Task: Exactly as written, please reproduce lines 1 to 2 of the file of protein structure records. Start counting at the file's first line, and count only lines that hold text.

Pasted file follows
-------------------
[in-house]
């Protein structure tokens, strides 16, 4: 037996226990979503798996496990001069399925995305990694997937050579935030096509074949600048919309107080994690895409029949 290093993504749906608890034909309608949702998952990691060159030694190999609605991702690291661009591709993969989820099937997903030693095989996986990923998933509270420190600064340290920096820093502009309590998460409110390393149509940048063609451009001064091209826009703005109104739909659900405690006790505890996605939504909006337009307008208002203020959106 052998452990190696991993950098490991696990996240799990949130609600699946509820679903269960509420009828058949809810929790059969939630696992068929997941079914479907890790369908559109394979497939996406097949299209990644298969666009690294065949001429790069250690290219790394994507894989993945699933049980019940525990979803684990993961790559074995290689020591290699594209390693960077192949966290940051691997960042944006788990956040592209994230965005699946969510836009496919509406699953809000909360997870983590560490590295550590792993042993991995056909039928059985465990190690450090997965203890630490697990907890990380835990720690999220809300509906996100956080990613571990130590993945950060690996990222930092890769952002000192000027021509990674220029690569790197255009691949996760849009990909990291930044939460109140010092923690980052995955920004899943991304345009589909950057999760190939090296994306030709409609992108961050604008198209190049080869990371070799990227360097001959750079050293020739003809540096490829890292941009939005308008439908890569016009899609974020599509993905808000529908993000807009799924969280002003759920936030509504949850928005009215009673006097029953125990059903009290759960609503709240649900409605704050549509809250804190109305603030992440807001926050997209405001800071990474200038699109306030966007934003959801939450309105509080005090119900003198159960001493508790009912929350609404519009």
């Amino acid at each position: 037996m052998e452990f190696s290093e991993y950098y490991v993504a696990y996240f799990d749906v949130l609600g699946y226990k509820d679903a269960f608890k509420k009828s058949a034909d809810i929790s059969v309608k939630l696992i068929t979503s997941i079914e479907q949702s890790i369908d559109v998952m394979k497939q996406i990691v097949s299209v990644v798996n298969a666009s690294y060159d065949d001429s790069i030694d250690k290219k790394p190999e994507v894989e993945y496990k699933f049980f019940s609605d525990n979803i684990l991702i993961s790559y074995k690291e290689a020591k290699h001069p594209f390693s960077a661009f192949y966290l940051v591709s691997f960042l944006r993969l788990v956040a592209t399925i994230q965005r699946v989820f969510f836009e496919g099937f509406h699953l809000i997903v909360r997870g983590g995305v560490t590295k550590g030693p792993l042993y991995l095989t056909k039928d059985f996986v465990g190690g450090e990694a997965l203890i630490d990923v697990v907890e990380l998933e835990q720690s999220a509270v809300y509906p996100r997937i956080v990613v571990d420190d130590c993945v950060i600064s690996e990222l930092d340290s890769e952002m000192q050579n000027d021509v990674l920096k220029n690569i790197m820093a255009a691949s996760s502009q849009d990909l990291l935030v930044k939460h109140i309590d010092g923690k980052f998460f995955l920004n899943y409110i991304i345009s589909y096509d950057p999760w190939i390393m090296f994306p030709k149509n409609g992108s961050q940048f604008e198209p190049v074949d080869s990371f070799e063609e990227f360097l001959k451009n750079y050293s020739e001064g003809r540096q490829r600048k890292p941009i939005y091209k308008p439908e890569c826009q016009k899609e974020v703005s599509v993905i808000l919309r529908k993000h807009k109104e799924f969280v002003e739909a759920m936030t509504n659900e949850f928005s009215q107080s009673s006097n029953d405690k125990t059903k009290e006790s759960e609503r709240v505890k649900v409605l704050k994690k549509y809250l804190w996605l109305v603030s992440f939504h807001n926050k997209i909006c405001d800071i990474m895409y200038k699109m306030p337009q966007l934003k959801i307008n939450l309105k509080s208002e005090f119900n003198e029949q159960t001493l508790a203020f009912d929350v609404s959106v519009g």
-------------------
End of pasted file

[in-house]
């Protein structure tokens, strides 16, 4: 037996226990979503798996496990001069399925995305990694997937050579935030096509074949600048919309107080994690895409029949 290093993504749906608890034909309608949702998952990691060159030694190999609605991702690291661009591709993969989820099937997903030693095989996986990923998933509270420190600064340290920096820093502009309590998460409110390393149509940048063609451009001064091209826009703005109104739909659900405690006790505890996605939504909006337009307008208002203020959106 052998452990190696991993950098490991696990996240799990949130609600699946509820679903269960509420009828058949809810929790059969939630696992068929997941079914479907890790369908559109394979497939996406097949299209990644298969666009690294065949001429790069250690290219790394994507894989993945699933049980019940525990979803684990993961790559074995290689020591290699594209390693960077192949966290940051691997960042944006788990956040592209994230965005699946969510836009496919509406699953809000909360997870983590560490590295550590792993042993991995056909039928059985465990190690450090997965203890630490697990907890990380835990720690999220809300509906996100956080990613571990130590993945950060690996990222930092890769952002000192000027021509990674220029690569790197255009691949996760849009990909990291930044939460109140010092923690980052995955920004899943991304345009589909950057999760190939090296994306030709409609992108961050604008198209190049080869990371070799990227360097001959750079050293020739003809540096490829890292941009939005308008439908890569016009899609974020599509993905808000529908993000807009799924969280002003759920936030509504949850928005009215009673006097029953125990059903009290759960609503709240649900409605704050549509809250804190109305603030992440807001926050997209405001800071990474200038699109306030966007934003959801939450309105509080005090119900003198159960001493508790009912929350609404519009």